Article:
versus the comparison group, meets WWC standards and is included in this report.9 Twelve
children were randomly assigned to the phonological awareness training with a blending focus
condition and 13 to the comparison group, but three children left the program before the
completion of the study, leaving an analytic sample of 22 children (11 each in the intervention
and comparison groups). For the whole sample (including all three phonological awareness
training conditions), 80% of the children had significant language delays and some physical
handicaps, behavioral disorders, or an intellectual disability.

Intervention
group

Children met in groups of three to five for 10-minute sessions, four times a week. Instruction
lasted seven weeks. In the first three weeks, children in the blending focused (intervention) condition practiced blending two to three phonemes in elongated words with continuous sounds.
For example, Ill say words the slow way. Youll say them fast. Ssseeeeennnn. What word?
(p. 536). At the end of the three weeks, children were tested on the set of phonological skills
that was taught and one that was not taught (e.g., blending and segmentation). During the last
four weeks, the skills were reviewed and instruction was extended to other tasks. Children were
taught to blend words beginning with stop sounds, all sounds separated, and onset-rime.

Comparison
group

Children participated in routine preschool activities, such as listening to stories read by the
teacher or circle time oral language activities. The authors were concerned that children in
the intervention group would have more experience with sounds in isolation than children in
the comparison group, which could result in the outcome measures favoring the intervention
groups. To address this, the researchers met with each comparison group child twice during
the implementation period to practice the isolated sounds used in training. For example, the
researcher would say, Today were going to practice saying sounds. Say this sound. The
researcher would model, and the children would then repeat the sounds.

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Outcomes and
measurement

Nine subtests of auditory phonological skills (three each for rhyming, blending, and segmenting) were developed by the study team. The blending outcomes were continuous phonemes,
onset-rime, and separate sounds. The segmenting outcomes were all sounds, onset-rime, and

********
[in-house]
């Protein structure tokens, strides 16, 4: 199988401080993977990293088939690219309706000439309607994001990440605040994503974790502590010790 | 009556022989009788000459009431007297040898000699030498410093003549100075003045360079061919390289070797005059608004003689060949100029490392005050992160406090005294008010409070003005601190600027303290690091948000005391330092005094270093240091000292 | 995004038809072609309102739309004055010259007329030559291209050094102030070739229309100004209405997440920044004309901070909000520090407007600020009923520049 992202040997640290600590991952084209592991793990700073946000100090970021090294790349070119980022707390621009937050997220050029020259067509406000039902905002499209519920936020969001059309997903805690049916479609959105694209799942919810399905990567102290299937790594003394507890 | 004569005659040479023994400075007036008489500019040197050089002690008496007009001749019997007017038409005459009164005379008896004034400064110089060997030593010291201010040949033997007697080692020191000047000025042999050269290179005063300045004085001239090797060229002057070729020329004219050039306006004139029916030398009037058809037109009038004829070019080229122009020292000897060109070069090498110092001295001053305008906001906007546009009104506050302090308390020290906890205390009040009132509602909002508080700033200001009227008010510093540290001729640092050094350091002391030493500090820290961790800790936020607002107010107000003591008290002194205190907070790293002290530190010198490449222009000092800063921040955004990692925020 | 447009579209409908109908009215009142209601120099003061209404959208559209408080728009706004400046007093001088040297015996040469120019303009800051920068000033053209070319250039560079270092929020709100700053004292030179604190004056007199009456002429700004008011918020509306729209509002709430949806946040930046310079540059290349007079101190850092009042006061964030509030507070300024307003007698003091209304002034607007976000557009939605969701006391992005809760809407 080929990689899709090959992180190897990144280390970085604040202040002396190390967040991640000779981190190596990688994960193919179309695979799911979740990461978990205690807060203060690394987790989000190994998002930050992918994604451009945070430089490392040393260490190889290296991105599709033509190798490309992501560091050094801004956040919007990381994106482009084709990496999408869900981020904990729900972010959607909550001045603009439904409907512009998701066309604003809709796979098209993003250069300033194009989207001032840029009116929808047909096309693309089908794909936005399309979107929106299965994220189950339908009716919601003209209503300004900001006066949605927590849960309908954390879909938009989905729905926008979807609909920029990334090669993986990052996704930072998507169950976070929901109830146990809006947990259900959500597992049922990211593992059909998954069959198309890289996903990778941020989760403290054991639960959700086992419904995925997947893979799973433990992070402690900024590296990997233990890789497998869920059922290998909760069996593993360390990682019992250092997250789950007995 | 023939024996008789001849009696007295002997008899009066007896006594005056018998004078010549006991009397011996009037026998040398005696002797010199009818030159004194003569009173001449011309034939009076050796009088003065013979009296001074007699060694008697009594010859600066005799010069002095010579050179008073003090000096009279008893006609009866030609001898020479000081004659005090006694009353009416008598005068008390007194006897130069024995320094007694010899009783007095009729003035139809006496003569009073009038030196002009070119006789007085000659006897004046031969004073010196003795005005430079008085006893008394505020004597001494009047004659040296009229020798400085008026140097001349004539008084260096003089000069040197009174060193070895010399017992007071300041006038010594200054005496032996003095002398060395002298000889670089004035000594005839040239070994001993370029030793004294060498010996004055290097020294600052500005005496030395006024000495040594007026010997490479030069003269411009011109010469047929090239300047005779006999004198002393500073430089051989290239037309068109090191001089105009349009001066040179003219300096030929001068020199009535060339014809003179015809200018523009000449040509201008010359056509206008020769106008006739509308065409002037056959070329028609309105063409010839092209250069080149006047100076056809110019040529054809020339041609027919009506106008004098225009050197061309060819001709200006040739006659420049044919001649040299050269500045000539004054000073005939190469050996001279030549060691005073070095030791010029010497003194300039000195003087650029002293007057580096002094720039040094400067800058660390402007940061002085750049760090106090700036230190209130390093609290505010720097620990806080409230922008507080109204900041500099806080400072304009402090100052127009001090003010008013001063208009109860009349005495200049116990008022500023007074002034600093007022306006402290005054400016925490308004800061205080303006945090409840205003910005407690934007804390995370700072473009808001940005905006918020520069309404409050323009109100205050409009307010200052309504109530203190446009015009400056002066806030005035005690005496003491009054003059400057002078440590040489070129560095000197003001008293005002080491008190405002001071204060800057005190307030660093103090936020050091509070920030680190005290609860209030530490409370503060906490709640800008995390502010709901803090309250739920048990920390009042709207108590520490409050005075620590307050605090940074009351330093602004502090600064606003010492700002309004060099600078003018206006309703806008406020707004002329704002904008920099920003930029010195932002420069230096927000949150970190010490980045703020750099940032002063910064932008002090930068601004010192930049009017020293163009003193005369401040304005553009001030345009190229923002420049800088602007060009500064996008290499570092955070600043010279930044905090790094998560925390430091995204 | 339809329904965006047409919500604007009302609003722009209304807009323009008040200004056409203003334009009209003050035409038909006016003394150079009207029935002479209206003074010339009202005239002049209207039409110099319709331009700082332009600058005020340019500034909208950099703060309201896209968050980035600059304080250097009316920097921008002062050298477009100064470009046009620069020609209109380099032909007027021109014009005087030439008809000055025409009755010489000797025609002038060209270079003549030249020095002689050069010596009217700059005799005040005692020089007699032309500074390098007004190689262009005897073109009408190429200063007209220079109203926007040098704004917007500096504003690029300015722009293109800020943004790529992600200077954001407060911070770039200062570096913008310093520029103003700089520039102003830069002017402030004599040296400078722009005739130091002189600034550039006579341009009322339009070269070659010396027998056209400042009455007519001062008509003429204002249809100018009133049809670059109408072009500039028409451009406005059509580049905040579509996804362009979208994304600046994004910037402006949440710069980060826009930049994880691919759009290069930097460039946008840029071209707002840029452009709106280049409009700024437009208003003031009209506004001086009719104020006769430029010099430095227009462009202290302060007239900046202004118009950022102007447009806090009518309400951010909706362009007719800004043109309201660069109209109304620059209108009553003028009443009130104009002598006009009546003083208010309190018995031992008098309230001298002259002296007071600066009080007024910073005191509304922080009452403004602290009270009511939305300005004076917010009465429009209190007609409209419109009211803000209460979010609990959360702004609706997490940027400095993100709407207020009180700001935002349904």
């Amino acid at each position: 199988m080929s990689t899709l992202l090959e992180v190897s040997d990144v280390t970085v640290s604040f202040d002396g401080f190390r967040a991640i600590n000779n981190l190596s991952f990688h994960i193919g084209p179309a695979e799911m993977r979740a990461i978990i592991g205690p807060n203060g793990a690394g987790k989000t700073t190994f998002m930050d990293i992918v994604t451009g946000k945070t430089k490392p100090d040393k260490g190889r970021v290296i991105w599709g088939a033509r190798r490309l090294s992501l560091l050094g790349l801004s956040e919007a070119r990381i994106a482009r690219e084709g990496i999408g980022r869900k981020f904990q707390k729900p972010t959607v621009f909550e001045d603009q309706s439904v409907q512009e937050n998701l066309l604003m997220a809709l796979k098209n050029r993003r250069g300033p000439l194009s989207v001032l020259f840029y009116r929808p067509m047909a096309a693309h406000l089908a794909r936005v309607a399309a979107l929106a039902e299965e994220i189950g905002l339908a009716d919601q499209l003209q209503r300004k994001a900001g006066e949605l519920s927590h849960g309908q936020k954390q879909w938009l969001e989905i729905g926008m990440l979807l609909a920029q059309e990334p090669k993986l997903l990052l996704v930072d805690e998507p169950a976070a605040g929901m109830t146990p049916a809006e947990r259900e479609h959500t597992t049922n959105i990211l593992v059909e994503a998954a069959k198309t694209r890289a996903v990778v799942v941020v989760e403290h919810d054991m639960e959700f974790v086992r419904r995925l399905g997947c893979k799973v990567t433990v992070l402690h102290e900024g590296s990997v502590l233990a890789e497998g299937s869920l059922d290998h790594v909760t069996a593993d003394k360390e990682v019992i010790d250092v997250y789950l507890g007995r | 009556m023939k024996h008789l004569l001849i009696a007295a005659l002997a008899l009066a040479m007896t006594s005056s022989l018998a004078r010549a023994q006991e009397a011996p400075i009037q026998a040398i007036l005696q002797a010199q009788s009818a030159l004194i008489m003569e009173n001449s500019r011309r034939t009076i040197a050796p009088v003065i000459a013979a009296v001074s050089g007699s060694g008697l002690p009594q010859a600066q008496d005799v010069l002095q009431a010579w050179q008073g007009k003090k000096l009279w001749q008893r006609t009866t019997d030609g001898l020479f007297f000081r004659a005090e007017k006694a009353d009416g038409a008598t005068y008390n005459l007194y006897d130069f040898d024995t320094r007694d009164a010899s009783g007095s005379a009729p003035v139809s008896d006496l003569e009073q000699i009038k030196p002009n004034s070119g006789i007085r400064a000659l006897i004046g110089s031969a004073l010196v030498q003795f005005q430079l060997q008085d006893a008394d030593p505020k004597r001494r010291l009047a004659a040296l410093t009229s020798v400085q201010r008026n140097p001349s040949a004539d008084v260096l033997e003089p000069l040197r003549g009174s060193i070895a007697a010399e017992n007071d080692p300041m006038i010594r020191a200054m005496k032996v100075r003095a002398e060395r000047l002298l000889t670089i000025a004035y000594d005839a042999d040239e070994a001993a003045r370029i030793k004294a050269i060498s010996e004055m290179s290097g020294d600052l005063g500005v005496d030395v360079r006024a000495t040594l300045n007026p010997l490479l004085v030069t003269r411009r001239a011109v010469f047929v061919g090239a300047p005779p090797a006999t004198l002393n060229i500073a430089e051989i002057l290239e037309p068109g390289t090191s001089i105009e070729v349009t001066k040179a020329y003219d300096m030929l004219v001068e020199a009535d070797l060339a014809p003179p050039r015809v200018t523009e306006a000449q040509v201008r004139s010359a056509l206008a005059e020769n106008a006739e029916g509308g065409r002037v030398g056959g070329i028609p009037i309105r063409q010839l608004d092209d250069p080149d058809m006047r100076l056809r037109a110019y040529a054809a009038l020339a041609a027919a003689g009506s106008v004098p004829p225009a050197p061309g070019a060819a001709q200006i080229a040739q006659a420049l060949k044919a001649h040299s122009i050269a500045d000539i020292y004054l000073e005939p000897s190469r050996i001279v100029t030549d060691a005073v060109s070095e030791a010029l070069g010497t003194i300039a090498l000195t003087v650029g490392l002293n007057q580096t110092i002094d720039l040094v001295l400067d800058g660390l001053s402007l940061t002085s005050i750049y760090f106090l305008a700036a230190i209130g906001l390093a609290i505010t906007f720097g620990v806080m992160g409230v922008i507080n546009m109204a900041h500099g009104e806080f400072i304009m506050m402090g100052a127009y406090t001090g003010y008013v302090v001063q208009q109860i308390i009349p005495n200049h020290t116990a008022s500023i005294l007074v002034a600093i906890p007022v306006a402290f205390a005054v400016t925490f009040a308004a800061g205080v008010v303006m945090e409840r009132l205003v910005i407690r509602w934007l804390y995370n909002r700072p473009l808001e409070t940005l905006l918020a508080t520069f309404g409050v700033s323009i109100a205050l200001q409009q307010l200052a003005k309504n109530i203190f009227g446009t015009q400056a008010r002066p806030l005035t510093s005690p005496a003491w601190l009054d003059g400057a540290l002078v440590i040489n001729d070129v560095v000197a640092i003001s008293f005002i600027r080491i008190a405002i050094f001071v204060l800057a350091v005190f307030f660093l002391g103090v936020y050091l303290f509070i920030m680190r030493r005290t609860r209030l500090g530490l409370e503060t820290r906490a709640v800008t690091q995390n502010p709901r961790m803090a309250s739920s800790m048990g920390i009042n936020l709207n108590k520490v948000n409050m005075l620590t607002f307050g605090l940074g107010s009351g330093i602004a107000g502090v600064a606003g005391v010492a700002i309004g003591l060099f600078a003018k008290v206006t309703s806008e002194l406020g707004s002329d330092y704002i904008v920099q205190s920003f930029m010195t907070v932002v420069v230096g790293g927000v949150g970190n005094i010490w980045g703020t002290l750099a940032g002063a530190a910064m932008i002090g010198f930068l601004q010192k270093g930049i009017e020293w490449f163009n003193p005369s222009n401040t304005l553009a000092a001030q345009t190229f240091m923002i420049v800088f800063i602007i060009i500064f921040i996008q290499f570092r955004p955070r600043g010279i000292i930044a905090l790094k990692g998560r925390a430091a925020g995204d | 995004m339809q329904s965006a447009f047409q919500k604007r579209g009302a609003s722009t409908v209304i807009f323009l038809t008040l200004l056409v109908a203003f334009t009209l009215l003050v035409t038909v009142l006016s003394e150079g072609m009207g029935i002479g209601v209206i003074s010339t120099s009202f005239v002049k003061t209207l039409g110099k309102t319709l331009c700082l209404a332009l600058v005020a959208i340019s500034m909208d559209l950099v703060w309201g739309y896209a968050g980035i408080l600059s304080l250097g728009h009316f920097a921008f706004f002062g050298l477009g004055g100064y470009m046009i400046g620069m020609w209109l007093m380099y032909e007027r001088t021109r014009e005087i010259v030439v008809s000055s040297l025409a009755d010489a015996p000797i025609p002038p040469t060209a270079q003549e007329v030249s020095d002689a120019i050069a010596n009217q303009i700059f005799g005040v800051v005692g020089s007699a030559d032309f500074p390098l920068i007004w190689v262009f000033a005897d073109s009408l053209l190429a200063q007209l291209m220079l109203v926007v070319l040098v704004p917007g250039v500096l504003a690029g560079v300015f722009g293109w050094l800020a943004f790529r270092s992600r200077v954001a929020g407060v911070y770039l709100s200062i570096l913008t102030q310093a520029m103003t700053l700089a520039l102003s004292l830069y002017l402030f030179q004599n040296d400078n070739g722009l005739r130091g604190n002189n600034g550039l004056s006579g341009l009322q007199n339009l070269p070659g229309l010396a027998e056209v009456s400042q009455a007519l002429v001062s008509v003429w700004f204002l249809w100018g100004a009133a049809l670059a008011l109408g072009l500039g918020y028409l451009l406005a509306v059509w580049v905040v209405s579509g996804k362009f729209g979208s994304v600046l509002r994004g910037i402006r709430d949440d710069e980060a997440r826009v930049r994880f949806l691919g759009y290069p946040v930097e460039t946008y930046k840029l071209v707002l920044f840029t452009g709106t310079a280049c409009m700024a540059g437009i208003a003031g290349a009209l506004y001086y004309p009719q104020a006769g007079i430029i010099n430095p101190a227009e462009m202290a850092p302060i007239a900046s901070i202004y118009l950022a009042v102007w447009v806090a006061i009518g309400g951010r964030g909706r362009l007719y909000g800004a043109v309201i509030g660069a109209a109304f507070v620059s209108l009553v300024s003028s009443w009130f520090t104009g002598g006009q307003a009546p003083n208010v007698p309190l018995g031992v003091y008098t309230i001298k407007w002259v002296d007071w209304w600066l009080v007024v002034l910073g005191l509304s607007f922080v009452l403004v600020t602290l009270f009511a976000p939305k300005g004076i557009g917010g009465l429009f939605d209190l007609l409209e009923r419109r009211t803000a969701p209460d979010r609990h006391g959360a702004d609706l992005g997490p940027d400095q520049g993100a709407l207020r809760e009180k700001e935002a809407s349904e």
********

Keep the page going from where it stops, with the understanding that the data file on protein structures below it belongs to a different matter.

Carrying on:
first sound. The rhyming outcomes were production, oddity, and recognition. Children were
tested in the week prior to the start of the study and directly after the cessation of instruction
for the intervention groups. For a more detailed description of these outcome measures, see
Appendix B.

Support for
implementation

The intervention was conducted by three graduate students, all of whom had teaching experience. Each graduate student teacher led all three interventions to minimize potential teacher
effects. Each Monday, the three teachers practiced the formats to be used for the week with
the first author. The teachers met daily to discuss and resolve problems. In addition, the teachers were randomly audiotaped to ensure that protocols were being implemented as designed.

Appendix A.2: Research details for Sweat, 2003


Sweat, L. M. (2003). Comparing the effects of morphosyntax and phonology intervention on final consonant clusters in finite morphemes and final consonant inventories. Masters Abstracts International, 42(01), 31-231.

Table A2. Summary of findings

Meets WWC evidence standards without reservations


Study findings

Outcome domain
Communication/language
competencies

Setting
Study sample

Sample size

Average improvement index


(percentile points)

Statistically significant

4 schools/20 children

+28

No

The study was conducted in early childhood programs in four elementary schools in the
Washoe County School District in Reno, Nevada.
The study included 3- to 5-year-old children with morphosyntax and phonological impairments.
To be eligible, the children had to meet the following criteria:
(a) speech performance at least one standard deviation below the mean on the BanksonBernthal Test of Phonology;
(b) expressive language scores at least one standard deviation below the mean on the
Preschool Language Scale 3 or the Clinical Evaluation of Language Fundamentals